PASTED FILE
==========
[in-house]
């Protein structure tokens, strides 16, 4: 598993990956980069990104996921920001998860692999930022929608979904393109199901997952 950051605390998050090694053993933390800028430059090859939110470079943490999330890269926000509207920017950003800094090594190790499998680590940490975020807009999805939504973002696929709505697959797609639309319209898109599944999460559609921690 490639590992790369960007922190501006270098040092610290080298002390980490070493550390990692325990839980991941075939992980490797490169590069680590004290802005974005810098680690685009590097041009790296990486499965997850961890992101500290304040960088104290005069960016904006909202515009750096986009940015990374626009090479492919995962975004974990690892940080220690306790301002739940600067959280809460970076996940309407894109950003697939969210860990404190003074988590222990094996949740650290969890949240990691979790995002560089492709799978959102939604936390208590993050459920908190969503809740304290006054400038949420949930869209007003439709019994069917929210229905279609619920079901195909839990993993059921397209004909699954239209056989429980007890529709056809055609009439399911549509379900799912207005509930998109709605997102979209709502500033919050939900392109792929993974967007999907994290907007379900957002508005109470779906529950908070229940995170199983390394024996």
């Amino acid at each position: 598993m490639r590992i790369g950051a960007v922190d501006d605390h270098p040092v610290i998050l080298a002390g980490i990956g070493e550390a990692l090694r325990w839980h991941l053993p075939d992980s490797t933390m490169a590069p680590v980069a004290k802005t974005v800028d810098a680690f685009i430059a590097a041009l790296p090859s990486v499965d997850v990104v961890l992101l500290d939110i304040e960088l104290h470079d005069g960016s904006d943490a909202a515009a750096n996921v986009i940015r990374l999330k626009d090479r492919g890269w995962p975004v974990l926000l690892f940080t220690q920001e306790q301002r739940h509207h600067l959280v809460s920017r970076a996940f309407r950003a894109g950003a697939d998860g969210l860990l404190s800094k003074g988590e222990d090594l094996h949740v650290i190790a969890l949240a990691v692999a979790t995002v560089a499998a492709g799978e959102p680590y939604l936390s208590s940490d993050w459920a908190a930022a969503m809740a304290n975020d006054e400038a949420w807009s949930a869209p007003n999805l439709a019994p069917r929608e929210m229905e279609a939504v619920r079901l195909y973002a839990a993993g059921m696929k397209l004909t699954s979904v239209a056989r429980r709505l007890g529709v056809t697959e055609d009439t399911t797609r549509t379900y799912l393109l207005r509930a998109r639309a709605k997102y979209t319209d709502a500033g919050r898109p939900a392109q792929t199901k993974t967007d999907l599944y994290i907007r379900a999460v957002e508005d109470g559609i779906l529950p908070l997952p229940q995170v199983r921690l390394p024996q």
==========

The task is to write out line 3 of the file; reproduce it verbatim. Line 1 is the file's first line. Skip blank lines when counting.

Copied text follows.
């Amino acid at each position: 598993m490639r590992i790369g950051a960007v922190d501006d605390h270098p040092v610290i998050l080298a002390g980490i990956g070493e550390a990692l090694r325990w839980h991941l053993p075939d992980s490797t933390m490169a590069p680590v980069a004290k802005t974005v800028d810098a680690f685009i430059a590097a041009l790296p090859s990486v499965d997850v990104v961890l992101l500290d939110i304040e960088l104290h470079d005069g960016s904006d943490a909202a515009a750096n996921v986009i940015r990374l999330k626009d090479r492919g890269w995962p975004v974990l926000l690892f940080t220690q920001e306790q301002r739940h509207h600067l959280v809460s920017r970076a996940f309407r950003a894109g950003a697939d998860g969210l860990l404190s800094k003074g988590e222990d090594l094996h949740v650290i190790a969890l949240a990691v692999a979790t995002v560089a499998a492709g799978e959102p680590y939604l936390s208590s940490d993050w459920a908190a930022a969503m809740a304290n975020d006054e400038a949420w807009s949930a869209p007003n999805l439709a019994p069917r929608e929210m229905e279609a939504v619920r079901l195909y973002a839990a993993g059921m696929k397209l004909t699954s979904v239209a056989r429980r709505l007890g529709v056809t697959e055609d009439t399911t797609r549509t379900y799912l393109l207005r509930a998109r639309a709605k997102y979209t319209d709502a500033g919050r898109p939900a392109q792929t199901k993974t967007d999907l599944y994290i907007r379900a999460v957002e508005d109470g559609i779906l529950p908070l997952p229940q995170v199983r921690l390394p024996q």